My troops are in fine condition, hardy and strong, most of them having marched the whole distance from Memphis.
I inclose you a copy of my General Orders, No. 4, made at Iuka.* It is somewhat novel, but on reflection I think both your experience and judgment will sanction it. In times of insurrection and rebellion the army is vested with all the executive power of the nation. In case of riot any sheriff can summon the by-standers and the force of the county, and the U. S. marshal can command the civil force of all the inhabitants of his district. We are vested with similar rightful power.
Memphis and other places in the department are filled with a class of fellows who have avoided the draft and hang about, a nuisance to the army and the country. I merely propose to put them to work. General Hurlbut asked for the power as to Memphis, and I made it general. He assured me that it would enable him in an emergency to man all his guns in Fort Pickering. We, on the march, too, have picked up many and made them teams and do other useful work.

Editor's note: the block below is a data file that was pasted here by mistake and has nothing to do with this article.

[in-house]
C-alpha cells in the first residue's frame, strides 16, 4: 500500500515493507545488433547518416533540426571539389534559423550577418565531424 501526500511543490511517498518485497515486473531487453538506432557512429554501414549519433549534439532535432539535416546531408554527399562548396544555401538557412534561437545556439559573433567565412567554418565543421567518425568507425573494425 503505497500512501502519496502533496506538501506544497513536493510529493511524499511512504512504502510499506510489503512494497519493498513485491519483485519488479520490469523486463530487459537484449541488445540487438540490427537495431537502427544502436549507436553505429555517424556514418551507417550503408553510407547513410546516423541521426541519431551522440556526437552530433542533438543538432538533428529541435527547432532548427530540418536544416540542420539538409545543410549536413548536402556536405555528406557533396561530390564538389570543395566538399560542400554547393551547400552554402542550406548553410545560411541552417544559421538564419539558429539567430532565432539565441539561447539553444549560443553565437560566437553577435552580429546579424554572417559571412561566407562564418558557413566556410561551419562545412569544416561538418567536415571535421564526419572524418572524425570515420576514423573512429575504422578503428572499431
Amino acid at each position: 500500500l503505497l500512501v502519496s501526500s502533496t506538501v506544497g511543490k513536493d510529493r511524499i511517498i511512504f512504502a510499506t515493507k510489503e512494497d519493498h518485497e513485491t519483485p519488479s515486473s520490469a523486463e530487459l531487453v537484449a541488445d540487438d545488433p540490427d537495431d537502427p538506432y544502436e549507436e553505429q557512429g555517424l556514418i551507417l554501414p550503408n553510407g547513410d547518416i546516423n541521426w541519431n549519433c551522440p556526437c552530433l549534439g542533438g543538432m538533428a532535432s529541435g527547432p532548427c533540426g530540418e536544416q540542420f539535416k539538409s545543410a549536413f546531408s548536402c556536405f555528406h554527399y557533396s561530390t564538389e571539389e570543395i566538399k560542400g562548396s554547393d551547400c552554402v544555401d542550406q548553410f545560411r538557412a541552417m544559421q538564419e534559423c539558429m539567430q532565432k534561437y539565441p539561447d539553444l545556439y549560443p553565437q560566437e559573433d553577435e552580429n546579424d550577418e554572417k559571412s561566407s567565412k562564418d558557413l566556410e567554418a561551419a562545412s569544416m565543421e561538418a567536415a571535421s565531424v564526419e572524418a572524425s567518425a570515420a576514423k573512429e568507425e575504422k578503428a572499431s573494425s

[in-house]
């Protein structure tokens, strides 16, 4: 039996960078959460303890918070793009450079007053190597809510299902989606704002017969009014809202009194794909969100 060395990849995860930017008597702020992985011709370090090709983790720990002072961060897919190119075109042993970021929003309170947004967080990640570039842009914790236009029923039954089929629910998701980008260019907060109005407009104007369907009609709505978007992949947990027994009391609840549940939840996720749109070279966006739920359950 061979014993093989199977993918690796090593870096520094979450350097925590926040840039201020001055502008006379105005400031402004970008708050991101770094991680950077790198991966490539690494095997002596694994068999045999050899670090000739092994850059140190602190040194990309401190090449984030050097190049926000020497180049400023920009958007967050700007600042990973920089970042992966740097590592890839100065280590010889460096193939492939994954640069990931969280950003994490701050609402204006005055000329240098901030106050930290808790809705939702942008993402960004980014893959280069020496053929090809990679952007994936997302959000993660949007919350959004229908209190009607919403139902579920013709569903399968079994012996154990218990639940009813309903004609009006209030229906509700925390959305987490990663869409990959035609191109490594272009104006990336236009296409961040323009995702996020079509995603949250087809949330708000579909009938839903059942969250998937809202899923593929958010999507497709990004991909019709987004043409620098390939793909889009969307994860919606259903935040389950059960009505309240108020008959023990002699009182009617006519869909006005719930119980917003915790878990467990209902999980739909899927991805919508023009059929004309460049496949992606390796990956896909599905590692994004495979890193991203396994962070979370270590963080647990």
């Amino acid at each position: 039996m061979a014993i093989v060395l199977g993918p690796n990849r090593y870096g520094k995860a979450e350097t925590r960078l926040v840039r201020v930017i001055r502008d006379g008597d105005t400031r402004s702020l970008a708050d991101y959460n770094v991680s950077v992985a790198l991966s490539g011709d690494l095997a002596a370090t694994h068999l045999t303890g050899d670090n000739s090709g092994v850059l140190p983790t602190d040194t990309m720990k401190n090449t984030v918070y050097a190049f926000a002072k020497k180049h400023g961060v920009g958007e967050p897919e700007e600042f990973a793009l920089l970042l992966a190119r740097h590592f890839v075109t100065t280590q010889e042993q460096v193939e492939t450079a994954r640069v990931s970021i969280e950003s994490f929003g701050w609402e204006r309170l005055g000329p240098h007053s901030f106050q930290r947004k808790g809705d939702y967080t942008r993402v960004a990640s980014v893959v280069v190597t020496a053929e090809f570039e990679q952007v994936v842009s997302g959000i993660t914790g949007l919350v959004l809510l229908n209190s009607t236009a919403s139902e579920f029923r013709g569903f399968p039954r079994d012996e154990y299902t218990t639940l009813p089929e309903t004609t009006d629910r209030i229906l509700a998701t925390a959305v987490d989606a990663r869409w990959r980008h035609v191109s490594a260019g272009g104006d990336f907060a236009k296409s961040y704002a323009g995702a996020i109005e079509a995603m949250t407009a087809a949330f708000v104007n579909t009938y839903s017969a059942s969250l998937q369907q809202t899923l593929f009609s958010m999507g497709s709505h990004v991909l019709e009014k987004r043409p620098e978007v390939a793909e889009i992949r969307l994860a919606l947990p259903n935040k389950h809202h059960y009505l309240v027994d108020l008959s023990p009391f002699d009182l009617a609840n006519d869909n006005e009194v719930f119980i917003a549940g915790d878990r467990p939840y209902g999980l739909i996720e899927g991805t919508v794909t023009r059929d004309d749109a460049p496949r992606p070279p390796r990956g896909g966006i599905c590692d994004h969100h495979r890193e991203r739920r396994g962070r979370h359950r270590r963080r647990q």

The only question in my mind is as to enrolling their names on our muster-rolls, but that is the only way of accounting for them and providing them food and clothing, which they must have to be useful. As usual, we are infested with a crowd of negroes that I want to throw off as we approach the railroad.
We found all along up Elk horses, hogs, and cattle hid away for Bragg's army. No infantry had ever passed up this valley, and the corn was and still is plentiful, but we made large inroads on all such things.
Lamb's Ferry, near Rogersville, is a favorite place of crossing stock. The enemy has a boat on the other side capable of passing 8 horses at a trip, but we could not reach it.
In a couple days I expect to be in constant communication with your headquarters, when I will be more full and explicit.
With great respect, yours,
W. T. SHERMAN,